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Tips to Decrease Lead Exposure in Your Home Drinking Water

- If water has been sitting in the pipes for longer than 6 hours (overnight or during the day if away from home), the CDC recommends running cold water for 5 minutes or longer before drinking or cooking.

- Drink or cook with only cold tap water. Boiling water will not reduce the amount of lead in the water.

- Install a water filter in your home. The National Sanitation Foundation has a list of filters that are certified to reduce lead in water.

- Make sure that repairs to copper pipes do not use lead solder.

- Contact Women for a Healthy Environment for a presentation about lead and water in your community. Call our office at 412-404-2872.

- Contact Women for a Healthy Environment for free lead test kits to be sent to your school or early learning center.

- Become familiar with proposed bills in your state's House & Senate.

Lead in Drinking Water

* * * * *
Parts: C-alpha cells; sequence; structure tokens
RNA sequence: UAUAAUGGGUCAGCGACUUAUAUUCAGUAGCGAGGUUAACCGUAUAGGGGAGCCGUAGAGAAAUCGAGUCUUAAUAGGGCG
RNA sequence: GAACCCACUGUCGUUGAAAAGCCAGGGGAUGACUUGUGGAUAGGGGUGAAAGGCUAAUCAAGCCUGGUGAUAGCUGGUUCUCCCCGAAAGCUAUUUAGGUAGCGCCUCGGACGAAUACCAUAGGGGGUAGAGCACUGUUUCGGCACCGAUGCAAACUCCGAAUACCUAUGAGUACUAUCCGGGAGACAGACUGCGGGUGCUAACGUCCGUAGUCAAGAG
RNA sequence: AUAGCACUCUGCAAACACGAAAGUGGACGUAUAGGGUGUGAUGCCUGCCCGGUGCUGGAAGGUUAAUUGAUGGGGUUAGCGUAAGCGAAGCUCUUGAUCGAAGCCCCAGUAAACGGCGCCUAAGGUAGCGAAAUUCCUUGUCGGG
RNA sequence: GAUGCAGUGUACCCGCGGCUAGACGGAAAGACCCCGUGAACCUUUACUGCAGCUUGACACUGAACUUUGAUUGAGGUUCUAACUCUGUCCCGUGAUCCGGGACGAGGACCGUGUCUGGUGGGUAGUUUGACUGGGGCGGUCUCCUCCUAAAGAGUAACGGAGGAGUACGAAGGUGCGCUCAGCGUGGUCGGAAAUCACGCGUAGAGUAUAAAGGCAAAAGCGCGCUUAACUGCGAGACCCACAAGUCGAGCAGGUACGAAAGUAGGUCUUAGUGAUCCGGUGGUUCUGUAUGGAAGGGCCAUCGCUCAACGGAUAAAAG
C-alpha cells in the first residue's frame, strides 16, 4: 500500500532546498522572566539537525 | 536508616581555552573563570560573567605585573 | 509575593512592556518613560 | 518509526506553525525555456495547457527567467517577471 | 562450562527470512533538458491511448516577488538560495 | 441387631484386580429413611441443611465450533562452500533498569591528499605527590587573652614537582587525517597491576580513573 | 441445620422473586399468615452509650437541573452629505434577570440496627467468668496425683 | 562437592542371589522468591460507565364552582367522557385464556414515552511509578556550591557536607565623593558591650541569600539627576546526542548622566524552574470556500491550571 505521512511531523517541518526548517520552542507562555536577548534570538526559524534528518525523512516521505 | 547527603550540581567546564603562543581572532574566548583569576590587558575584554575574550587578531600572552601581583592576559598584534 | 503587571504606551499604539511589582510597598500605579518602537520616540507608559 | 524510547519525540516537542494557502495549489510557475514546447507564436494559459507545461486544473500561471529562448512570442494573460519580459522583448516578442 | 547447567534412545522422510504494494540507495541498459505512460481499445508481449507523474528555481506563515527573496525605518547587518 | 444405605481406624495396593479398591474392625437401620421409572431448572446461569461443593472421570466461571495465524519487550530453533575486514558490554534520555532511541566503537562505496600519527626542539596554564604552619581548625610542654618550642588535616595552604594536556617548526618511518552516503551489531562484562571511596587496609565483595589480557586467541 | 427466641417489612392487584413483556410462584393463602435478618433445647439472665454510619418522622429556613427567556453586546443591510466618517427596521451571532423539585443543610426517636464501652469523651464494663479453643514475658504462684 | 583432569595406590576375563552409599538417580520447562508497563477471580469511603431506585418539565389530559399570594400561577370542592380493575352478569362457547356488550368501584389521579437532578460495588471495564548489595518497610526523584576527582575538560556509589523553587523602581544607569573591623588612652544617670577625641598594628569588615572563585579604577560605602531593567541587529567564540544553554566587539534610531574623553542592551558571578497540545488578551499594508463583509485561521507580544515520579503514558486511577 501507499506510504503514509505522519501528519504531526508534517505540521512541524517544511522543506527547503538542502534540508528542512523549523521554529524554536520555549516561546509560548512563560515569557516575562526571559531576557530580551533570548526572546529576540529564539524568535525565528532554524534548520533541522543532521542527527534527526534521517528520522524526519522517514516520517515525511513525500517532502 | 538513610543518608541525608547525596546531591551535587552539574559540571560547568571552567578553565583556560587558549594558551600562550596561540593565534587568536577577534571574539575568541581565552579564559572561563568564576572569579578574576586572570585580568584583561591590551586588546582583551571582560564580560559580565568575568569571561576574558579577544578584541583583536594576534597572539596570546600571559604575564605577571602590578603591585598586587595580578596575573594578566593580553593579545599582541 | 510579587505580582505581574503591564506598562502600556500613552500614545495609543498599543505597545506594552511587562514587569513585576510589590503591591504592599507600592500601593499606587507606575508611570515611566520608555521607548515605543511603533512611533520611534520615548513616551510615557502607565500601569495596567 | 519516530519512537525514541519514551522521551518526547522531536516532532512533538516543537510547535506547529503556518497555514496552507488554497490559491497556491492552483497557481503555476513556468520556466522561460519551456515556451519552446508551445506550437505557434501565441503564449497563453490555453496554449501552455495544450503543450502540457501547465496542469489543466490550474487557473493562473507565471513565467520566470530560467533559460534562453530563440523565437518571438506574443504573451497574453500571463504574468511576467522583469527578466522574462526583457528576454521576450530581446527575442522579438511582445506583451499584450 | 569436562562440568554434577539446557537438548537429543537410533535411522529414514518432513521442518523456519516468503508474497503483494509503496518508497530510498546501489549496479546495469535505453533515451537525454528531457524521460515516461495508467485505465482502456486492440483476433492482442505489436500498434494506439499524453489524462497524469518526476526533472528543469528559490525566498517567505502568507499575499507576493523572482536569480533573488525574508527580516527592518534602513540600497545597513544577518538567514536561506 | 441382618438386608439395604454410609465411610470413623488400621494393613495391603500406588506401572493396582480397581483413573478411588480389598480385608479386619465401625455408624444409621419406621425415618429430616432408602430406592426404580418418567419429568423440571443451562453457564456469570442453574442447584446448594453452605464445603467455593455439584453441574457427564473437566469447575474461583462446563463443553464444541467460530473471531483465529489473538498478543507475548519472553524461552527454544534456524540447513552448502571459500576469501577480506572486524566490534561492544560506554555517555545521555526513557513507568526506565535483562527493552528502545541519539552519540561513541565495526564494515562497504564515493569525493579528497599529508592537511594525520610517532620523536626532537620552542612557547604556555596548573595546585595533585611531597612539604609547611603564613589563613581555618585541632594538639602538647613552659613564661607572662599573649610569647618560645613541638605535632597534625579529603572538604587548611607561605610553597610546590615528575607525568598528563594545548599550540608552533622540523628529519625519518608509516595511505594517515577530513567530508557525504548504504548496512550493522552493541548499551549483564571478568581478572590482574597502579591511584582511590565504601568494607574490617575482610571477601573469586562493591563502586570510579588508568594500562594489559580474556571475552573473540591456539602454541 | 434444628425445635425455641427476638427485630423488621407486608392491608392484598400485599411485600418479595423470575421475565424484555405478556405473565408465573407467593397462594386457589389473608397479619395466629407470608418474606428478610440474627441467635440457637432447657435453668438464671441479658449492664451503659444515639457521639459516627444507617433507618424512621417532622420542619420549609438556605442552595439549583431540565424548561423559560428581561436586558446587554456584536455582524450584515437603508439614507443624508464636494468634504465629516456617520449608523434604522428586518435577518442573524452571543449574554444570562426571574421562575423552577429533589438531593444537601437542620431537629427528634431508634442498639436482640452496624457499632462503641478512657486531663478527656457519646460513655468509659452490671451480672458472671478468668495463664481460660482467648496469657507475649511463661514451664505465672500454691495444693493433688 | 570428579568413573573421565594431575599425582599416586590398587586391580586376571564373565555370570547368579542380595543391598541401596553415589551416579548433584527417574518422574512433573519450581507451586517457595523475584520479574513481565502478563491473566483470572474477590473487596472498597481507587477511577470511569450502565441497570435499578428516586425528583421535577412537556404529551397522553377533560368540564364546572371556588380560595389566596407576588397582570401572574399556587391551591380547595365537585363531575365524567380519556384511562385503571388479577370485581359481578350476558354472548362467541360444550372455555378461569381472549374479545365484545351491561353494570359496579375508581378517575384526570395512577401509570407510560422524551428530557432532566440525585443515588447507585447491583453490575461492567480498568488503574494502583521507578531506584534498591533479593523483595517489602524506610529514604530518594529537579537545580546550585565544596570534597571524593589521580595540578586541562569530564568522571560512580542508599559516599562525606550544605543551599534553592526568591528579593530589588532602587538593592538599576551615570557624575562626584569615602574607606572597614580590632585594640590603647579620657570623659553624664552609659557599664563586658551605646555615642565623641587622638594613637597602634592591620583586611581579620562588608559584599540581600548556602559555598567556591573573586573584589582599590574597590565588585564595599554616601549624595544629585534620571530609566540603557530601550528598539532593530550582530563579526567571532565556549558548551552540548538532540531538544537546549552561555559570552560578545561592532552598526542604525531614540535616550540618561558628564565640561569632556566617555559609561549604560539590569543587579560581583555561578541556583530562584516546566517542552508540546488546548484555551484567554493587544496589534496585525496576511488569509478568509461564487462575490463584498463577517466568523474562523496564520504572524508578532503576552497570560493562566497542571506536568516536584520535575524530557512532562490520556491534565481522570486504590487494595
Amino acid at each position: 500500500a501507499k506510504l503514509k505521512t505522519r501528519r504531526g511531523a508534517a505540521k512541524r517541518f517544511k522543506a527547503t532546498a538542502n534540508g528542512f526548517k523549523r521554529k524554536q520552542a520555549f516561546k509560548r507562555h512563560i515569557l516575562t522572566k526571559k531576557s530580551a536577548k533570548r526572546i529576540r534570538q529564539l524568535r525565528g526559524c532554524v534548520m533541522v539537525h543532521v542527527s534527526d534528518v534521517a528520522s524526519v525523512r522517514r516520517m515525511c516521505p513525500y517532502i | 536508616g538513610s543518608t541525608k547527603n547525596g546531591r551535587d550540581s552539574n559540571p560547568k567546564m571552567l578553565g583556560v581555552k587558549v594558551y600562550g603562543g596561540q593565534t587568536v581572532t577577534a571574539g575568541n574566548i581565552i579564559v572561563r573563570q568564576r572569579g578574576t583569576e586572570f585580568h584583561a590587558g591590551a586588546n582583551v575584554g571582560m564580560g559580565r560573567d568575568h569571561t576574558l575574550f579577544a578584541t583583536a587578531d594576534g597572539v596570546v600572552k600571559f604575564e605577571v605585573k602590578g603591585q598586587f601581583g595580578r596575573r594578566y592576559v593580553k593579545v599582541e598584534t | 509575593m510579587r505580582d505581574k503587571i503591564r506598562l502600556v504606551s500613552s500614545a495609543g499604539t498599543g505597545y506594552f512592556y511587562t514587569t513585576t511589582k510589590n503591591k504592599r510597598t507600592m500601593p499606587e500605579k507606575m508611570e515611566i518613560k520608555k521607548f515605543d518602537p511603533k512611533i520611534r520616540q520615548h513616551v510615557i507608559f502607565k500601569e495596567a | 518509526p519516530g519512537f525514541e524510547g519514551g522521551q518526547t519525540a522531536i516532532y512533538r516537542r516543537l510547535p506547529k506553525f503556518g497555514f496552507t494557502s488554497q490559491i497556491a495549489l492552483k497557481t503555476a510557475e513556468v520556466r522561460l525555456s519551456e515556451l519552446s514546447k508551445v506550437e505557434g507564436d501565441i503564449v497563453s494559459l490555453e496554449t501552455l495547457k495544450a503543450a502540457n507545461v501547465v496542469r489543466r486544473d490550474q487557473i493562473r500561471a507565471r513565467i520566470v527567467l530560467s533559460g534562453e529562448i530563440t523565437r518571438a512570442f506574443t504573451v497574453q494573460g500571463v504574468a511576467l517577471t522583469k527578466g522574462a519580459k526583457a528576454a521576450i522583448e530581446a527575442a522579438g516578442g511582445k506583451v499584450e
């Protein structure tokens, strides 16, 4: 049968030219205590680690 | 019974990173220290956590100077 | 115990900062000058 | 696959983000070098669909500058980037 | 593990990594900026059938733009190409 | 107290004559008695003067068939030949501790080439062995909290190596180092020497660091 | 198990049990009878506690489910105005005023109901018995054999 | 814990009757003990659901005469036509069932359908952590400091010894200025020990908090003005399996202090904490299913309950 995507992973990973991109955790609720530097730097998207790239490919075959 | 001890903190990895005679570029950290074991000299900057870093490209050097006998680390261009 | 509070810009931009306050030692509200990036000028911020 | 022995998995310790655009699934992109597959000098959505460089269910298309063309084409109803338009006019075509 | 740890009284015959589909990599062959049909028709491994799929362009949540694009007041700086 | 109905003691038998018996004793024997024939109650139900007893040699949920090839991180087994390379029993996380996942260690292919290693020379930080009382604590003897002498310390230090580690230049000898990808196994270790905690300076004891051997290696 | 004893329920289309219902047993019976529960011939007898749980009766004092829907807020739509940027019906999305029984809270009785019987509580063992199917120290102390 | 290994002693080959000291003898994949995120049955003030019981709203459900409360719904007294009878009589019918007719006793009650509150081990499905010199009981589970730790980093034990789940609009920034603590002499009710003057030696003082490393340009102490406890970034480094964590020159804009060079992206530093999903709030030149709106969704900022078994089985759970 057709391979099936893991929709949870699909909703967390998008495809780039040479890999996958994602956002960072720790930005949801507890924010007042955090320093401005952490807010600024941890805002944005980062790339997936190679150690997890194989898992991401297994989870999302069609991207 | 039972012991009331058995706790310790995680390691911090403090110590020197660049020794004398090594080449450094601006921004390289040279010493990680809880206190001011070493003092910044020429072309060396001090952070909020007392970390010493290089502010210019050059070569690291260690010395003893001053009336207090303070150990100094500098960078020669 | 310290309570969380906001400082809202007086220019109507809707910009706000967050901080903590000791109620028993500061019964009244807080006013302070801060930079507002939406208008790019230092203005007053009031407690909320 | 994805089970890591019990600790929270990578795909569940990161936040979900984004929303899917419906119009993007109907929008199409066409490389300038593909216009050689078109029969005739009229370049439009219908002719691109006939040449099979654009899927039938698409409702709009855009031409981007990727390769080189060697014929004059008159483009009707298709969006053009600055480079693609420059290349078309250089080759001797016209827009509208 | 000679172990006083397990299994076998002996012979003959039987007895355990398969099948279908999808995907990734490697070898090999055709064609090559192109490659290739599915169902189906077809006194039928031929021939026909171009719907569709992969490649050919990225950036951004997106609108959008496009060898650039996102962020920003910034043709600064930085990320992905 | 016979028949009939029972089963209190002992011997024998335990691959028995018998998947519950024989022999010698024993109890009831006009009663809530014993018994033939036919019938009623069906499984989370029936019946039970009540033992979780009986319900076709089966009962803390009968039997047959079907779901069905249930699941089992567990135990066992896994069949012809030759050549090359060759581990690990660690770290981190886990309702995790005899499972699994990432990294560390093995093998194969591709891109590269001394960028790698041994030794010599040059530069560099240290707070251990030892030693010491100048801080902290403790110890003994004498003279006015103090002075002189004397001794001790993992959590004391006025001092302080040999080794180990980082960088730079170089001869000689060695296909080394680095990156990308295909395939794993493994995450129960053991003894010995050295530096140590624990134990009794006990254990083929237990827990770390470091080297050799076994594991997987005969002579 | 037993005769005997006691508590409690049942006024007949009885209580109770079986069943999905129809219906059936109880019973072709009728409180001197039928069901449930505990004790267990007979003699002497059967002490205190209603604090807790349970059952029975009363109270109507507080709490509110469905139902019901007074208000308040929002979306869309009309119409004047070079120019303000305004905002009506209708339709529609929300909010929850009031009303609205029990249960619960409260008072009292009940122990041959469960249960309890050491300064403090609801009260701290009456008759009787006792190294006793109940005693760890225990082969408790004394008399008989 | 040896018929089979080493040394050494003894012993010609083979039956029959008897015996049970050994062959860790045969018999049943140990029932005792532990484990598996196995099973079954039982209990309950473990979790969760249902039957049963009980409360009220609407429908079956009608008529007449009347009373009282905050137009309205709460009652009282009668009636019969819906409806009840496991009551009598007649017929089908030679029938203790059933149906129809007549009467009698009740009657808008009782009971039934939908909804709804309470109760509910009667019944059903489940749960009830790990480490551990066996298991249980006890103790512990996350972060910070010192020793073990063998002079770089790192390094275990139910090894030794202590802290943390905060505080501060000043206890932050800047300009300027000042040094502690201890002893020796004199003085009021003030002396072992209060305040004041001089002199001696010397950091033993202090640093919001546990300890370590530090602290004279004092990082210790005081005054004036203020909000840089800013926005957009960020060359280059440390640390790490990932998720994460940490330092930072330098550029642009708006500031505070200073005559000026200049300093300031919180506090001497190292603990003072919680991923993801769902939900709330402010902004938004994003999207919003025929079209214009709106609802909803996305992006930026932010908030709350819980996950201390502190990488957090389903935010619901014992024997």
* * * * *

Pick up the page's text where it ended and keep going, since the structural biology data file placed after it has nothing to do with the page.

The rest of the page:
Why is lead in our water such a serious concern?

Lead is a neurotoxin and has a number of serious effects on our bodies:

Important Note on New Blood Lead Levels

What used to be a reference level of 10 micrograms per deciliter, experts are now using a reference level of 5 micrograms to identify children with blood levels  that are higher than most children's levels. This new level is based on the U.S. population of children ages 1-5 years who are in the highest 2.5% of children when tested for lead in their blood.

Resources:

Center for Disease Control & Prevention About Lead in Water

Center for Disease Control & Prevention What Parents Need to Know

NPR Lead Levels Below EPA Limits Can Still Impact Your Health

NPR Where Lead Lurks and Why Even Small Amounts Matter